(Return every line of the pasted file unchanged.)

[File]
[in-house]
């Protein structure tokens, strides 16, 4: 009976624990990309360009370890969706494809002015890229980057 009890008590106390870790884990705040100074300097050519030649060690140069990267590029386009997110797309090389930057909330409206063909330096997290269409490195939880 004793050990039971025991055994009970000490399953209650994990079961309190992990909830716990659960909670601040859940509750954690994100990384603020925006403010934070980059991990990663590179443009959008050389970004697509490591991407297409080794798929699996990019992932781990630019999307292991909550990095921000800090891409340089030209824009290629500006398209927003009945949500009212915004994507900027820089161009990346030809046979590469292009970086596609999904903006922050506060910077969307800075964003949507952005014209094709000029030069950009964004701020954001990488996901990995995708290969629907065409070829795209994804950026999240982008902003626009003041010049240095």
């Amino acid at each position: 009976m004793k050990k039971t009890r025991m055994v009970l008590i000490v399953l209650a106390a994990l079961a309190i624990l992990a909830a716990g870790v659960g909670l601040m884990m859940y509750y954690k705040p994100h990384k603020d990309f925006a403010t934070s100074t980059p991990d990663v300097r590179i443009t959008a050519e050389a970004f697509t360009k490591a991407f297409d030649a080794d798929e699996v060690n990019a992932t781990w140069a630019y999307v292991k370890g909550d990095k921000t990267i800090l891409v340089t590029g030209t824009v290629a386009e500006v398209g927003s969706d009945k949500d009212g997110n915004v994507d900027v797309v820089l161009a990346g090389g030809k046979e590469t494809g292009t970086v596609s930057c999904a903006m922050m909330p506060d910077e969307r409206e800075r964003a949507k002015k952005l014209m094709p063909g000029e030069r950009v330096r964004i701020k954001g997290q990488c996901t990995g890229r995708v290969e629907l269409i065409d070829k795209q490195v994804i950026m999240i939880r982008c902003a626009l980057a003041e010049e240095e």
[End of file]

[in-house]
């Protein structure tokens, strides 16, 4: 009976624990990309360009370890969706494809002015890229980057 009890008590106390870790884990705040100074300097050519030649060690140069990267590029386009997110797309090389930057909330409206063909330096997290269409490195939880 004793050990039971025991055994009970000490399953209650994990079961309190992990909830716990659960909670601040859940509750954690994100990384603020925006403010934070980059991990990663590179443009959008050389970004697509490591991407297409080794798929699996990019992932781990630019999307292991909550990095921000800090891409340089030209824009290629500006398209927003009945949500009212915004994507900027820089161009990346030809046979590469292009970086596609999904903006922050506060910077969307800075964003949507952005014209094709000029030069950009964004701020954001990488996901990995995708290969629907065409070829795209994804950026999240982008902003626009003041010049240095």
């Amino acid at each position: 009976m004793k050990k039971t009890r025991m055994v009970l008590i000490v399953l209650a106390a994990l079961a309190i624990l992990a909830a716990g870790v659960g909670l601040m884990m859940y509750y954690k705040p994100h990384k603020d990309f925006a403010t934070s100074t980059p991990d990663v300097r590179i443009t959008a050519e050389a970004f697509t360009k490591a991407f297409d030649a080794d798929e699996v060690n990019a992932t781990w140069a630019y999307v292991k370890g909550d990095k921000t990267i800090l891409v340089t590029g030209t824009v290629a386009e500006v398209g927003s969706d009945k949500d009212g997110n915004v994507d900027v797309v820089l161009a990346g090389g030809k046979e590469t494809g292009t970086v596609s930057c999904a903006m922050m909330p506060d910077e969307r409206e800075r964003a949507k002015k952005l014209m094709p063909g000029e030069r950009v330096r964004i701020k954001g997290q990488c996901t990995g890229r995708v290969e629907l269409i065409d070829k795209q490195v994804i950026m999240i939880r982008c902003a626009l980057a003041e010049e240095e």